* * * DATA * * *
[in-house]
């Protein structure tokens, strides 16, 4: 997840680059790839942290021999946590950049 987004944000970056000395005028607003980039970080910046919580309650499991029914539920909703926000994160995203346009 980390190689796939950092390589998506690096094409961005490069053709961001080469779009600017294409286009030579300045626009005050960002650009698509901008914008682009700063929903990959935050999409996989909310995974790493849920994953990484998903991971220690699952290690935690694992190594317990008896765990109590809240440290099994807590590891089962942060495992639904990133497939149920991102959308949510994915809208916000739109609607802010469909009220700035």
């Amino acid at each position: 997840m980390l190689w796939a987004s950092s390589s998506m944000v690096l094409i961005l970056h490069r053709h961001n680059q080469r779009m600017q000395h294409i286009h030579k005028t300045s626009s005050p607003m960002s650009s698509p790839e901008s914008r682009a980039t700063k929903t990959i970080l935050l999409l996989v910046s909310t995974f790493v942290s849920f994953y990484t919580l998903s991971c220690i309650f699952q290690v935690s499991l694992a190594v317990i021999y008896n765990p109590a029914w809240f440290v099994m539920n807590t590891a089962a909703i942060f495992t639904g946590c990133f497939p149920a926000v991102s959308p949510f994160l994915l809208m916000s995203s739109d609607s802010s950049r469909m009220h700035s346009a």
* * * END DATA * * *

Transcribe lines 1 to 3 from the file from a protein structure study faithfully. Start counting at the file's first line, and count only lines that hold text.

[in-house]
């Protein structure tokens, strides 16, 4: 997840680059790839942290021999946590950049 987004944000970056000395005028607003980039970080910046919580309650499991029914539920909703926000994160995203346009 980390190689796939950092390589998506690096094409961005490069053709961001080469779009600017294409286009030579300045626009005050960002650009698509901008914008682009700063929903990959935050999409996989909310995974790493849920994953990484998903991971220690699952290690935690694992190594317990008896765990109590809240440290099994807590590891089962942060495992639904990133497939149920991102959308949510994915809208916000739109609607802010469909009220700035």
């Amino acid at each position: 997840m980390l190689w796939a987004s950092s390589s998506m944000v690096l094409i961005l970056h490069r053709h961001n680059q080469r779009m600017q000395h294409i286009h030579k005028t300045s626009s005050p607003m960002s650009s698509p790839e901008s914008r682009a980039t700063k929903t990959i970080l935050l999409l996989v910046s909310t995974f790493v942290s849920f994953y990484t919580l998903s991971c220690i309650f699952q290690v935690s499991l694992a190594v317990i021999y008896n765990p109590a029914w809240f440290v099994m539920n807590t590891a089962a909703i942060f495992t639904g946590c990133f497939p149920a926000v991102s959308p949510f994160l994915l809208m916000s995203s739109d609607s802010s950049r469909m009220h700035s346009a």